If the ‘Internet of Things’ has been the buzzword over the last five years, I would say the ‘Theatre of Things’ will be the next big thing in the coming decade! Well, at least, that’s the hope — a future where theatre finds meaning and presence in people’s homes and everyday lives, and not just on rare occasions and in auditoriums. Mumbai has proven that such a state is possible and I truly believe it will happen in the South, especially owing to recent developments.

Over the last few years, traditional theatre has started donning other avatars in our lives — think storytelling, stand-up comedy, improv theatre, playback, immersive theatre, corporate training, behavioural therapy and let’s not forget ‘theatre in education’.

Theatre has jaywalked into our lives and living rooms, and threatens to stay on and disrupt the way we consume performing arts in future. So here are my theories and predictions for the future of theatre in the South with its three key pillars in focus — the art form, the artistes and the audience.


Making jokes, making art
Today, stand-up comedy is the most popular form of live theatre. One can debate if this is theatre or not — artistes claim it’s solo theatre, while critics call it a bag full of jokes and auditorium rentals get the last laugh — but the fact remains that ‘stand-up comedy’ has become the single most disruptive format to affect theatre in the last 30 years.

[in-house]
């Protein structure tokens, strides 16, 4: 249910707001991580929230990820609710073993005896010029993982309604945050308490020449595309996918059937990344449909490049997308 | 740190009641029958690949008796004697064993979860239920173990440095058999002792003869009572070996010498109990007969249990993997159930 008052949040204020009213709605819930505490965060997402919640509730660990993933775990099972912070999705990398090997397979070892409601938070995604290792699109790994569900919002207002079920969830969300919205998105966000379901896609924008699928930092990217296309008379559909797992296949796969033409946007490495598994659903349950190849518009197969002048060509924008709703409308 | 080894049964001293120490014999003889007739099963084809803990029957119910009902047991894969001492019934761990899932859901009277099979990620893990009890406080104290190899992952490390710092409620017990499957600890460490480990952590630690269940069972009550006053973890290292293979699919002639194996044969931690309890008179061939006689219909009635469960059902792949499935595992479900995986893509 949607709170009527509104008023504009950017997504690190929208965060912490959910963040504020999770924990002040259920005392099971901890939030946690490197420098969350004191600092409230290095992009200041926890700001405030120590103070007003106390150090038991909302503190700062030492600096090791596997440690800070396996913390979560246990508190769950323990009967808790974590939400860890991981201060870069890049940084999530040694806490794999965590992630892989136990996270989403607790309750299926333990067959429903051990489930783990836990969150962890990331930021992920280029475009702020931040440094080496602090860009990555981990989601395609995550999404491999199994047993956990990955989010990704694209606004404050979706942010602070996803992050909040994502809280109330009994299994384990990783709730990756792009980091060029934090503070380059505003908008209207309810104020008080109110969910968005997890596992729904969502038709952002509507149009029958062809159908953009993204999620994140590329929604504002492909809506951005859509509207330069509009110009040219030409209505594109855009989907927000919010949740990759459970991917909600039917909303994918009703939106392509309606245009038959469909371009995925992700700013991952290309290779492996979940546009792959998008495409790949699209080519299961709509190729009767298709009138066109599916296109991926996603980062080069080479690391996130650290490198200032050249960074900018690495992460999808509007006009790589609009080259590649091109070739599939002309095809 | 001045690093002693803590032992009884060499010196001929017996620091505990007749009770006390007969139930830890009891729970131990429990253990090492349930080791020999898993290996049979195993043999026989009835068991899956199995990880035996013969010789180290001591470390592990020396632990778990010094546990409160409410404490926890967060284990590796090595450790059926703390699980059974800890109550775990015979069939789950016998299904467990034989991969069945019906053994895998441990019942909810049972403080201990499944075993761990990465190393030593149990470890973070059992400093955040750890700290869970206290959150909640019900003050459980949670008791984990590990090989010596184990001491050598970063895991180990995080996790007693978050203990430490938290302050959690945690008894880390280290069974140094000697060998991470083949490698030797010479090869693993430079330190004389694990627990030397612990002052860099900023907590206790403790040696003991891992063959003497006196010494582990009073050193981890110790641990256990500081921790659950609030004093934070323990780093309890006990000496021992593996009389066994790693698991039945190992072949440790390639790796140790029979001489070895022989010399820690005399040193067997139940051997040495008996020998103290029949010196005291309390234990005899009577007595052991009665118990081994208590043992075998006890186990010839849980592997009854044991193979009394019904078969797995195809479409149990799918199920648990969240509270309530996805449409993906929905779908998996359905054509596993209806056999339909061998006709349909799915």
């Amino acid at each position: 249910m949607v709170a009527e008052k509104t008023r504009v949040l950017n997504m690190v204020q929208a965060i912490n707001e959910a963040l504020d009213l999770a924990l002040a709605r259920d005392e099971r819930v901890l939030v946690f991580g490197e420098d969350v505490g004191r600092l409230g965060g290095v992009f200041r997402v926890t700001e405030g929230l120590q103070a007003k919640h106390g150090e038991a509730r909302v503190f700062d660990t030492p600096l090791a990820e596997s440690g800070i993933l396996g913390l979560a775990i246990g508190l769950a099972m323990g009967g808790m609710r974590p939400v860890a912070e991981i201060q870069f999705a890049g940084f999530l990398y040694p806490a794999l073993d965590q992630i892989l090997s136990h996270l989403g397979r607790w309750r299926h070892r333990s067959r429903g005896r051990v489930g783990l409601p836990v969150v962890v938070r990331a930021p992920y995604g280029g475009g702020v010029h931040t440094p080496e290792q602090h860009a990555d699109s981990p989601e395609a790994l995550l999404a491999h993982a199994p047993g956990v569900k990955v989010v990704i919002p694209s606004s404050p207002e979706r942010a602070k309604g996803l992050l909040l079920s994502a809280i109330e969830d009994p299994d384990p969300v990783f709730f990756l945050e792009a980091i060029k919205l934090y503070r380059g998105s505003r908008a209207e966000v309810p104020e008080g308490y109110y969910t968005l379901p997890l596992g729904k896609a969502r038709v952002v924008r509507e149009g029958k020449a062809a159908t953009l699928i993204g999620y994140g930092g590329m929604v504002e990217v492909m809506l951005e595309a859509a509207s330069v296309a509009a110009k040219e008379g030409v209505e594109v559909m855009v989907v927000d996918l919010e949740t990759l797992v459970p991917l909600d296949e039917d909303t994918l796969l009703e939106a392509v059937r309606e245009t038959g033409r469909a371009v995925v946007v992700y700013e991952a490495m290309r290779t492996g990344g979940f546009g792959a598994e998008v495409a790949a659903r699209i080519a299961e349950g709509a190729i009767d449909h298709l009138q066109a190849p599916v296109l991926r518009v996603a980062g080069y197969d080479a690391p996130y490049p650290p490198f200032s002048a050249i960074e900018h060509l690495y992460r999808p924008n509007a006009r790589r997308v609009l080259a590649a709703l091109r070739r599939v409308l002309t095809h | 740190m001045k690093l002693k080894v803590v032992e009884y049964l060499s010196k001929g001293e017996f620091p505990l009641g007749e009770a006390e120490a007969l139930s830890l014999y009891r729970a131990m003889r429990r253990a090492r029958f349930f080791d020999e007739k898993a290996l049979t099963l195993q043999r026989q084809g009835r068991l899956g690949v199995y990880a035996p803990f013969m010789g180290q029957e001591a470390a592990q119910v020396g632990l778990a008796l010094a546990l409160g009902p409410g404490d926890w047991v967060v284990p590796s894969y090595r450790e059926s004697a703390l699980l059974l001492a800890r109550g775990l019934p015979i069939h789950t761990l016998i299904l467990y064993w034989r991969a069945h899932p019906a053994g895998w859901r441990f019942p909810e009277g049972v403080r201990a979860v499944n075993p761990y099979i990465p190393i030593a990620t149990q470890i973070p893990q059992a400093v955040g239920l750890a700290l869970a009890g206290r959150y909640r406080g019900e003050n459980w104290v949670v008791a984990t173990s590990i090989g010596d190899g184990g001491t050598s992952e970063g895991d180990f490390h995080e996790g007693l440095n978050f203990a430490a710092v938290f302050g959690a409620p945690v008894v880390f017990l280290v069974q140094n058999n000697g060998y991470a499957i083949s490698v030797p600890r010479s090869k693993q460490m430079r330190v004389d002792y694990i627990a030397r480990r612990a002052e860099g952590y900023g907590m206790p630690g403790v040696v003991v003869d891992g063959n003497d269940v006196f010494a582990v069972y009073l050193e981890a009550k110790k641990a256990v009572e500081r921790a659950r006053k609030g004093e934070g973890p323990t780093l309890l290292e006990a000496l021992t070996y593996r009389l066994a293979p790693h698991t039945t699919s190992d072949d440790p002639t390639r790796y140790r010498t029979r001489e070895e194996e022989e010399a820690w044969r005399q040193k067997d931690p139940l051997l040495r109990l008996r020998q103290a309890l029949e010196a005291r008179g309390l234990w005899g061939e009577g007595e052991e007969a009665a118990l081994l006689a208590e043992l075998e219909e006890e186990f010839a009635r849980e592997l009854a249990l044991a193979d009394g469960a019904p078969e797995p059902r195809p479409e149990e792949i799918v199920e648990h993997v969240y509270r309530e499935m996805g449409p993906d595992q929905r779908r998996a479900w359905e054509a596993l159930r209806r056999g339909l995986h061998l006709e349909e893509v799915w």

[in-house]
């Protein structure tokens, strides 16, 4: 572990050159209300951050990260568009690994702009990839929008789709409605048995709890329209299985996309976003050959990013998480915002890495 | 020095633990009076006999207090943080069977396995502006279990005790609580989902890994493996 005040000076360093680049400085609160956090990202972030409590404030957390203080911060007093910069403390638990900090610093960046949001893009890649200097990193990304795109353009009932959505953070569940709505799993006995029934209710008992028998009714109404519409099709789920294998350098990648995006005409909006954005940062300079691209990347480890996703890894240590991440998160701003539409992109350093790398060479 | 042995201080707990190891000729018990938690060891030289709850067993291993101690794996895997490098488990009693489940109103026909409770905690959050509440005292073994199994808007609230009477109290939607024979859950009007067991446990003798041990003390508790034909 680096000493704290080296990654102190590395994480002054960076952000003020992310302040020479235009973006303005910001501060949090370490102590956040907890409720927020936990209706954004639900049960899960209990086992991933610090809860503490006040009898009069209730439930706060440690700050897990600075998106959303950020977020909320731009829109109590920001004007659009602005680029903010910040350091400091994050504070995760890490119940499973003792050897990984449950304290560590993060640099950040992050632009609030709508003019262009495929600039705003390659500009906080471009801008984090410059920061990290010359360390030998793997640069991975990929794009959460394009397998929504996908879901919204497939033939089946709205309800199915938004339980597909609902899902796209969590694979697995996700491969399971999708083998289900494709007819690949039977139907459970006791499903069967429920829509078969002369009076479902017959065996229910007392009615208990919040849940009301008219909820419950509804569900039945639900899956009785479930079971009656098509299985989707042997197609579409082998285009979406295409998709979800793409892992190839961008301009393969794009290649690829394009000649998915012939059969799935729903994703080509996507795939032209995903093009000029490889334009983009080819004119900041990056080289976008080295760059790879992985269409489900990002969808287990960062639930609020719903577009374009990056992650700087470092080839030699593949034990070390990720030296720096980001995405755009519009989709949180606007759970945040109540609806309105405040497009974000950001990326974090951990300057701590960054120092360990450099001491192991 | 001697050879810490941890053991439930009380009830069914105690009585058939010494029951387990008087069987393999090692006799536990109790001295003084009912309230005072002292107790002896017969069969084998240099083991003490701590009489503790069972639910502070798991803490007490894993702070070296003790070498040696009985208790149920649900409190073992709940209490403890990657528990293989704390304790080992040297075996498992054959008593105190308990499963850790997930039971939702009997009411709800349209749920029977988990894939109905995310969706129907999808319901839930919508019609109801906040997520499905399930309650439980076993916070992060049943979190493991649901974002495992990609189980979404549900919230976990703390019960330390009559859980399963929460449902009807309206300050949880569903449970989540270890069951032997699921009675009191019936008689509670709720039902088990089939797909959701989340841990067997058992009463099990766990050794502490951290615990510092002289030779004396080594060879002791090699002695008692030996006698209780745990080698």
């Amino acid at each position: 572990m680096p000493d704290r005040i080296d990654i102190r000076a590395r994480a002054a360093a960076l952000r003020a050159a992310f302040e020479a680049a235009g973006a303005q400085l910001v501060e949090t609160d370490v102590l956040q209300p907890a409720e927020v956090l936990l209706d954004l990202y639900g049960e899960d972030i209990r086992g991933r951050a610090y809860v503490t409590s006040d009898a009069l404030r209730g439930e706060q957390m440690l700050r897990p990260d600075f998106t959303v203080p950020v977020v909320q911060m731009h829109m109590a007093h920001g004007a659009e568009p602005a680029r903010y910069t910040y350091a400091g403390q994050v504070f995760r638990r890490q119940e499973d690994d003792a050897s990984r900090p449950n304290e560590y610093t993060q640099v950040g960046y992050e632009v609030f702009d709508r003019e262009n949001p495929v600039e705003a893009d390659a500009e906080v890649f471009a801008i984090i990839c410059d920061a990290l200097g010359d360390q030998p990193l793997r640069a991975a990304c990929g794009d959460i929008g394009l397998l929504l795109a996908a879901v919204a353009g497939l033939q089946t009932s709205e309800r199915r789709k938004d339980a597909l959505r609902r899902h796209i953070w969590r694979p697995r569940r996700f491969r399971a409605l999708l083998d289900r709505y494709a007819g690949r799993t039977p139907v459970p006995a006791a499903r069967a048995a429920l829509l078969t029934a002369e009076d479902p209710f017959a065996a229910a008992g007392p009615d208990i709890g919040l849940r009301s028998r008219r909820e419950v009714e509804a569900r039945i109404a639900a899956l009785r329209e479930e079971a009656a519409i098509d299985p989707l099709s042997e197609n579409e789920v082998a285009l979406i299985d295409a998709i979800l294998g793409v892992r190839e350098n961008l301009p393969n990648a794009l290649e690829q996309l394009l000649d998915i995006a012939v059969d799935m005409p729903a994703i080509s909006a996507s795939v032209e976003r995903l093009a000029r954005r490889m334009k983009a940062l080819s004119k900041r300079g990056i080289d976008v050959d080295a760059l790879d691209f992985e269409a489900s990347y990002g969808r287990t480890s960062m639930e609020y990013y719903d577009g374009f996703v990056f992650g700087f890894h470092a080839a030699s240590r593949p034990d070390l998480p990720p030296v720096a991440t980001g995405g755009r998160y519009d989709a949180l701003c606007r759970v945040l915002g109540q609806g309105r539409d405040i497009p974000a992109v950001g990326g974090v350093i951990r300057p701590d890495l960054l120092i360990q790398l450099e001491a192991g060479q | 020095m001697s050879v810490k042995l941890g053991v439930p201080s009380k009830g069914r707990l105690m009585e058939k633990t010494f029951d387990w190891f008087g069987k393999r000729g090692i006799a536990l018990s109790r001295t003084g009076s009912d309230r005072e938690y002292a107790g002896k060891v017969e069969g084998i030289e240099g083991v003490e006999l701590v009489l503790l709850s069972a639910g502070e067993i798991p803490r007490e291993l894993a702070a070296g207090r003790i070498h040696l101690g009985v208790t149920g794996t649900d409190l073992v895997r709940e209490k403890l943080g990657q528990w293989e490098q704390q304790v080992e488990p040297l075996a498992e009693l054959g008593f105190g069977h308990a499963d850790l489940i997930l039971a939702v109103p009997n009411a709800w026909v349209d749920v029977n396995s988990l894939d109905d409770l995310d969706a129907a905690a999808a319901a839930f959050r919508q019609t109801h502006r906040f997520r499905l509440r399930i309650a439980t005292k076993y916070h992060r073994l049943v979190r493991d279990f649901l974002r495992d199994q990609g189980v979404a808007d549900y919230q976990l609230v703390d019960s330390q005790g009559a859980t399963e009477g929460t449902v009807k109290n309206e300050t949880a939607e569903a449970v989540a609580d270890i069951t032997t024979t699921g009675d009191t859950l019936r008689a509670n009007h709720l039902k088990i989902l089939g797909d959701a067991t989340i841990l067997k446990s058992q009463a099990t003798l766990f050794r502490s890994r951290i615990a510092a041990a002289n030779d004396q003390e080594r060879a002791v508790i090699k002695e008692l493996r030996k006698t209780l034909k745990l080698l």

With over 50+ comics in South India’s metro cities and more emerging from tier-two cities, the future seems bright, especially considered that Comicstaan Tamil is soon to be launched. The next superstar of comedy is going to come from Madurai or Tuticorin, not Mumbai… just watch!

The internet of theatre
With the growing penetration of internet even in B-towns, the use of smartphone and mobile applications is only going to increase jio-graphically! Zee, Tata Sky and Cineplay, which captured live theatre and put it up online, have only gained lukewarm response. To engage the audience, this format needs to become shorter, more personal and maybe even interactive.

The Australian format of ‘10min short and sweet plays’ has created many new writers, directors, and actors who have been experimenting with innovative short-form content over the last 3-4years. Similar innovations with digital theatre is the order of the day. Artistes will have to see the digital medium not as competition but as an ally; not just to advertise live theatre but to create a new form of digital theatre. Imagine a Facebook live improv comedy show, or byte-sized sketch comedy videos available on your mobiles, or a VR-based play streamed in theatres… such innovations call for interesting collaborations too!

Getting personal
For long, theatre artistes have had costs as the biggest hurdle to create art, and costs are primarily about auditoriums. In Chennai and Bangalore, alternate spaces like someone’s living room, terrace or parks have been used for small cozy performances. In the future, cousins of stand-up — like improv comedy, playback theatre, immersive theatre, storytelling, etc. — will find niche followers. Audiences will opt for more personalised experiences, so artistes can feel free to add an exclusive touch like a post-show interaction.

The big show format will be reserved for ‘must see only in theatre’ experiences. Cirque’s Bazaar performing in Delhi, Disney’s Aladdin in Mumbai or Ponniyin Selvan in Chennai… these are an extravaganza because of scale or film actors